Can you believe it's been 10 years since the “I'm in my mom's car, broom, broom” meme first went viral?

I can because the guy who made it just posted an updated version of it 10 years later.

When you're having a mild existential crisis over the fact that it's been 10 years since the meme was first posted on the internet.

I don't want to sound like Peter Kay or anything, but does anyone remember Vine?

It has now been completely replaced by TikTok, but from 2013 to 2017 it was the internet's home for short videos, many of which became iconic, much-loved memes.

Sadly, in 2016, it was announced that the mobile app would be discontinued, leading to an exodus of marketers and content creators and – pun intended – the atrophy of something beautiful.

10 years later, he's still sitting in his mom's car going

10 years later, he's still sitting in his mom's car going “broom, broom.” (TikTok/@tristansimmondsofficial)

One of these early cult wines came from the young Yorkshireman Tristan Simmonds and proved that God's own country really is the cradle of all that is great and good in this world.

He rose to viral fame in 2014 with a video in which he said, “I'm in my mom's car, broom, broom,” before cutting to his mother saying, “Get out of my car.”

Simple, elegant and beautiful, it was a sign of a better time for the Internet.

Anyway, Tristan and his mother returned ten years later to recreate the meme and even introduced the next generation of viral stars as his niece took his place in the driver's seat.

There has been a flood of wishes for Tristan's happy new year in the comments since the original video.

Many said they felt like they missed an update on his life, but now they knew it was “EVEN BETTER THAN EXPECTED” and they commented in all caps so there's no doubting their sincerity.

Others wanted to know what he was up to, begging Tristan to “drop the talk we've all missed, brother,” while some debated whether he had “aged like a fine wine” or whether the pun “fine vine” would be more appropriate.

Someone else said this was “like the third transgender Vine icon I know,” which brought back many fond memories of other stars of that classy site who no longer exist.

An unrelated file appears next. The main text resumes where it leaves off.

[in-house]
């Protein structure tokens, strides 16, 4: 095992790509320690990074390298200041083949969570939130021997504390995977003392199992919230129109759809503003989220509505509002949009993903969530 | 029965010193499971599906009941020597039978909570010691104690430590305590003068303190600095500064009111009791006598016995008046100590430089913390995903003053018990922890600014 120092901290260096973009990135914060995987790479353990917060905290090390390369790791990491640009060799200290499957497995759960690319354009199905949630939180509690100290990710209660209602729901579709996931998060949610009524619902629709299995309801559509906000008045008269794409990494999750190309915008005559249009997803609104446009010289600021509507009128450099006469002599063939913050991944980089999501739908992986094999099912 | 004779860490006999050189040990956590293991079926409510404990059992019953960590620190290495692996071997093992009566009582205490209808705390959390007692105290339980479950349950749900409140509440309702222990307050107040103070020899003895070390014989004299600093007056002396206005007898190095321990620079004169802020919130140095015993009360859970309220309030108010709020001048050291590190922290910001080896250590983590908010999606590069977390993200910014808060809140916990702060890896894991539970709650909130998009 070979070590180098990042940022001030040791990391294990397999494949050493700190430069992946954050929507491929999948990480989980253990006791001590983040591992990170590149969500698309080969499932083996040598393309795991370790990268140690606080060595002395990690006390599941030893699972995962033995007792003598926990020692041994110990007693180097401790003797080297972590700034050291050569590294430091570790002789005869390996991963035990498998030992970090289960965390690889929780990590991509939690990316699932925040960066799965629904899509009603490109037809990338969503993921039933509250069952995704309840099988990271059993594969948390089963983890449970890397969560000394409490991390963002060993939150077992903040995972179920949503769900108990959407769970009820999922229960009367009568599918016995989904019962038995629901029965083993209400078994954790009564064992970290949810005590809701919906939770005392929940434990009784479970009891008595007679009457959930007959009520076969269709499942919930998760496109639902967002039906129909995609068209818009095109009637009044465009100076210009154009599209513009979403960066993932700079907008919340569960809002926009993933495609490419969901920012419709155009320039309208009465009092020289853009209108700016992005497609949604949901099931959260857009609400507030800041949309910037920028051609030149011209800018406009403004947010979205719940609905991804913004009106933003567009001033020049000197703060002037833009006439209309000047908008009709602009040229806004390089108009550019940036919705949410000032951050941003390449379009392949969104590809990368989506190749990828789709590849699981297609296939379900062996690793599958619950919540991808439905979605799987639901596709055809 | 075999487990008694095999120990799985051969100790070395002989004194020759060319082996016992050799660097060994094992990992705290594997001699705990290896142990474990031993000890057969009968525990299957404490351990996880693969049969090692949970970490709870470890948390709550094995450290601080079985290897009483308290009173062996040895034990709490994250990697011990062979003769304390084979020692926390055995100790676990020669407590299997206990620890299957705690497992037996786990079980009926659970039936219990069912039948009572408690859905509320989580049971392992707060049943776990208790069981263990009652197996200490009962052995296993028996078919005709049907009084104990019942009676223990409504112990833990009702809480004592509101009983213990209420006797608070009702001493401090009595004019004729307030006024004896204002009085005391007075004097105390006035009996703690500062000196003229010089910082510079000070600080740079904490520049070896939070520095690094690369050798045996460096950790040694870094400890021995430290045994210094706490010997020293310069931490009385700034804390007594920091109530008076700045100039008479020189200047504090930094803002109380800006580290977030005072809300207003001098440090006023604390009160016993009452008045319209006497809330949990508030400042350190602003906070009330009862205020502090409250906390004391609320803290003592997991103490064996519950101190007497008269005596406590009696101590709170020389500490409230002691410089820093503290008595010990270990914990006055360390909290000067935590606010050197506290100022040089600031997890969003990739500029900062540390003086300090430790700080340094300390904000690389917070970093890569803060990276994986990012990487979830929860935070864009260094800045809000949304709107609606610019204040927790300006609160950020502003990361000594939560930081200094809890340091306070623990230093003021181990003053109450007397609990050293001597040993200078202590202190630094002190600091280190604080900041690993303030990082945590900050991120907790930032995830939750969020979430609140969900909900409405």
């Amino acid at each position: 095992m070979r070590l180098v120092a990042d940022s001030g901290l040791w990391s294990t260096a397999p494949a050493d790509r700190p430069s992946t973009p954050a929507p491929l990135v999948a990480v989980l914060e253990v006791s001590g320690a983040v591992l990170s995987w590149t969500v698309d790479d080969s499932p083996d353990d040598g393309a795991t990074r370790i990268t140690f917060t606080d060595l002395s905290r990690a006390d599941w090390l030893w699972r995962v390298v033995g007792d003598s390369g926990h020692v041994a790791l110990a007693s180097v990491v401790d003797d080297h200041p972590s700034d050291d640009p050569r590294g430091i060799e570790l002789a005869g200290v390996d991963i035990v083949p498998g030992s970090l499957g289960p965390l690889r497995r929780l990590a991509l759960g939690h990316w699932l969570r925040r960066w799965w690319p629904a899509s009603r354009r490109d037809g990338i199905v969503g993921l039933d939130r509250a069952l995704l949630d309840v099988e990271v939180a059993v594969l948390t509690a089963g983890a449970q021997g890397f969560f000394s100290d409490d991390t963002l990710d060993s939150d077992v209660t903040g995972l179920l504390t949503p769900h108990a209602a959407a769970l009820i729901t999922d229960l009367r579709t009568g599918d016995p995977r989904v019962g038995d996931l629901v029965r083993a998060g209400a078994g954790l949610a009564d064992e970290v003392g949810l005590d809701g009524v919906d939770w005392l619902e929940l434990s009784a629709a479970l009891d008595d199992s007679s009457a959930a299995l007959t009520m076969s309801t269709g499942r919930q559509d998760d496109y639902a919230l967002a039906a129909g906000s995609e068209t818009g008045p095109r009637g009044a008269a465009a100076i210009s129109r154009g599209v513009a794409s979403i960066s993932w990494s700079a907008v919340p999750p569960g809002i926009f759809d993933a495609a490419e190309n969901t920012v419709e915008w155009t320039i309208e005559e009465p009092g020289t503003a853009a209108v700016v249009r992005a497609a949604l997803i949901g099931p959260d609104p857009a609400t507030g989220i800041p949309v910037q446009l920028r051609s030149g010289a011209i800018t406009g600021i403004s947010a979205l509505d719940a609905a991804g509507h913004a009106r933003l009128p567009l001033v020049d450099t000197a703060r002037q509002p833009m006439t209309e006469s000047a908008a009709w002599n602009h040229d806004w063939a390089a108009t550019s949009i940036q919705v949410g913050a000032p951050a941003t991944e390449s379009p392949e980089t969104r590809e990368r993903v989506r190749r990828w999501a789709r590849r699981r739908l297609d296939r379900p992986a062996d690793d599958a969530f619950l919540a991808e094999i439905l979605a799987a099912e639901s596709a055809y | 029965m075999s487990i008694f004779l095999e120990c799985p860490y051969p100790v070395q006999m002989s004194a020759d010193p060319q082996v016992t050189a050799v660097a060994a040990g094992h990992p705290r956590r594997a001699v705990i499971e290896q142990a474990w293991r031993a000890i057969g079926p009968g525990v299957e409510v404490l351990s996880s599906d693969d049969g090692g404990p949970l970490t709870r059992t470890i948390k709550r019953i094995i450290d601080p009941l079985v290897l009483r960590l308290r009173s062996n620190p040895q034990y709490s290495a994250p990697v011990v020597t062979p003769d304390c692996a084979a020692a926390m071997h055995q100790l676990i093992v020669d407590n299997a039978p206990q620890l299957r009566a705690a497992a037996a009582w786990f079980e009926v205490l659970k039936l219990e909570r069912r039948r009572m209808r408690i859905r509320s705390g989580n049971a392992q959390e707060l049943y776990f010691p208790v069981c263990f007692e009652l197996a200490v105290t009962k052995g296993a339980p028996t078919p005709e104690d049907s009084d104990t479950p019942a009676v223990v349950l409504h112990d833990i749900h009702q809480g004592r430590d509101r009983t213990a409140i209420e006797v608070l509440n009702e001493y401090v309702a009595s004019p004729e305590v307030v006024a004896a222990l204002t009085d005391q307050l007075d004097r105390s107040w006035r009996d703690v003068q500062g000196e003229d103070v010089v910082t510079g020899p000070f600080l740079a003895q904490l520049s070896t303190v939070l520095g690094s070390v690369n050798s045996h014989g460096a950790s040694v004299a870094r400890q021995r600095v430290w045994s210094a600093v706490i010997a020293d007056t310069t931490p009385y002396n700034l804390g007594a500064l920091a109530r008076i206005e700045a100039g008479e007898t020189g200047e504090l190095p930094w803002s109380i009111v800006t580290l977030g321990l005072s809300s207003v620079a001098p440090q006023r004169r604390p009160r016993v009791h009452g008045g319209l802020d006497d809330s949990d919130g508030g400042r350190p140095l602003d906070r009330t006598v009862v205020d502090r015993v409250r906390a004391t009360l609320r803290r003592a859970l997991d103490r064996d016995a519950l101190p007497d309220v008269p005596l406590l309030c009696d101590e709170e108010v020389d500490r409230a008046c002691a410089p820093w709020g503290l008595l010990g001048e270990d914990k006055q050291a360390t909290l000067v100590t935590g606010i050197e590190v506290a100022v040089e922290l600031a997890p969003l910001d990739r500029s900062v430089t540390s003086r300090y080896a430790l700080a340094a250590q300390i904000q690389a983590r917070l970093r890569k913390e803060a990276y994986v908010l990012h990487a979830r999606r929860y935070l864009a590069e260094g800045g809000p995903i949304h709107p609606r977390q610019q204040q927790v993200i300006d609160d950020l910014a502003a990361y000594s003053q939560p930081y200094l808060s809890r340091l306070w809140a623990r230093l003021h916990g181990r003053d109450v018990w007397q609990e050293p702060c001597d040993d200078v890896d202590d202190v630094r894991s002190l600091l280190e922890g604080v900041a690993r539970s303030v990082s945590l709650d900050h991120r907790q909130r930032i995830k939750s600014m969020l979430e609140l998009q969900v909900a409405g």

This is one of the more rewarding aspects of being on the internet for so long – you learn about the people behind the memes.

And after all this time, his mom still says,

And after all this time, his mom still says, “Get my car out.” It's nice to have some constants in life. (TikTok/@tristiansimmondsofficial)

Who knows what the future holds for the British Cop Screaming guy? I have no idea, but he seems like a nice guy and I wish him the best.

In the end, sculptures were made of the “Four Boys in Jeans”, although they admitted that they had also experienced the dark side of fame.

It's been even longer since other iconic memes were uploaded, and many of them have had reunions or updates.

Over time, however, some stories have taken a rather sad turn.

The dog from the Cheems Doge memes died last year and the “Why are you coming fast” guy claims he was scammed and didn’t get to reap the rewards of his viral fame.

When asked what it was like to become a meme, “disappointed cricket fan” Sarim Akhtar said it was a pretty incredible experience that led to people taking pictures of him in all sorts of ways, with one of them even asking if he could have his face printed on his credit card.

Maybe Tristan will do another update in another ten years, and maybe by then we'll all be driving electric cars, so his iconic “broom-broom” sound will have to be replaced with another one.

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